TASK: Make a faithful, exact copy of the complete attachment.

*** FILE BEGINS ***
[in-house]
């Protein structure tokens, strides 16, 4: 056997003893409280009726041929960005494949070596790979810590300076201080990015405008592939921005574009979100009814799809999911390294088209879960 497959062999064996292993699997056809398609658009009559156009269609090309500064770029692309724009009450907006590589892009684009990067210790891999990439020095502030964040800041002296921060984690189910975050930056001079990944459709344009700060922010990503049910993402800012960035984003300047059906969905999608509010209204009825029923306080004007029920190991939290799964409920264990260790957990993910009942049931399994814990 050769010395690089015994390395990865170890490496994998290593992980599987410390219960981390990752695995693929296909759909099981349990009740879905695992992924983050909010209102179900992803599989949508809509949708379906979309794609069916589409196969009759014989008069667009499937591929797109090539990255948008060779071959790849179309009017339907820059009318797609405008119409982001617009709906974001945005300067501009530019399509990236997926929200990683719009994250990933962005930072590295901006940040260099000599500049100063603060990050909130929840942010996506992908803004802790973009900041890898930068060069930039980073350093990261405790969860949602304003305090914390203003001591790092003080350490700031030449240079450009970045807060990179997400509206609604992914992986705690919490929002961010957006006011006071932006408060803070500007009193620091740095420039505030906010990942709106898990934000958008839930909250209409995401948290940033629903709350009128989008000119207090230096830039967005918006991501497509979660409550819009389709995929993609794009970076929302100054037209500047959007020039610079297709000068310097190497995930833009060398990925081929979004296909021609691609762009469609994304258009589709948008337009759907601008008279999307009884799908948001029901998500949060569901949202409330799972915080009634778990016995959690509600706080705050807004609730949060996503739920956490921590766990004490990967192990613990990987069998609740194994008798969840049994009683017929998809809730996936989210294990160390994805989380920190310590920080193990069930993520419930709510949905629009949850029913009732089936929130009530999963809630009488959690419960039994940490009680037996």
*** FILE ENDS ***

[in-house]
């Protein structure tokens, strides 16, 4: 056997003893409280009726041929960005494949070596790979810590300076201080990015405008592939921005574009979100009814799809999911390294088209879960 497959062999064996292993699997056809398609658009009559156009269609090309500064770029692309724009009450907006590589892009684009990067210790891999990439020095502030964040800041002296921060984690189910975050930056001079990944459709344009700060922010990503049910993402800012960035984003300047059906969905999608509010209204009825029923306080004007029920190991939290799964409920264990260790957990993910009942049931399994814990 050769010395690089015994390395990865170890490496994998290593992980599987410390219960981390990752695995693929296909759909099981349990009740879905695992992924983050909010209102179900992803599989949508809509949708379906979309794609069916589409196969009759014989008069667009499937591929797109090539990255948008060779071959790849179309009017339907820059009318797609405008119409982001617009709906974001945005300067501009530019399509990236997926929200990683719009994250990933962005930072590295901006940040260099000599500049100063603060990050909130929840942010996506992908803004802790973009900041890898930068060069930039980073350093990261405790969860949602304003305090914390203003001591790092003080350490700031030449240079450009970045807060990179997400509206609604992914992986705690919490929002961010957006006011006071932006408060803070500007009193620091740095420039505030906010990942709106898990934000958008839930909250209409995401948290940033629903709350009128989008000119207090230096830039967005918006991501497509979660409550819009389709995929993609794009970076929302100054037209500047959007020039610079297709000068310097190497995930833009060398990925081929979004296909021609691609762009469609994304258009589709948008337009759907601008008279999307009884799908948001029901998500949060569901949202409330799972915080009634778990016995959690509600706080705050807004609730949060996503739920956490921590766990004490990967192990613990990987069998609740194994008798969840049994009683017929998809809730996936989210294990160390994805989380920190310590920080193990069930993520419930709510949905629009949850029913009732089936929130009530999963809630009488959690419960039994940490009680037996």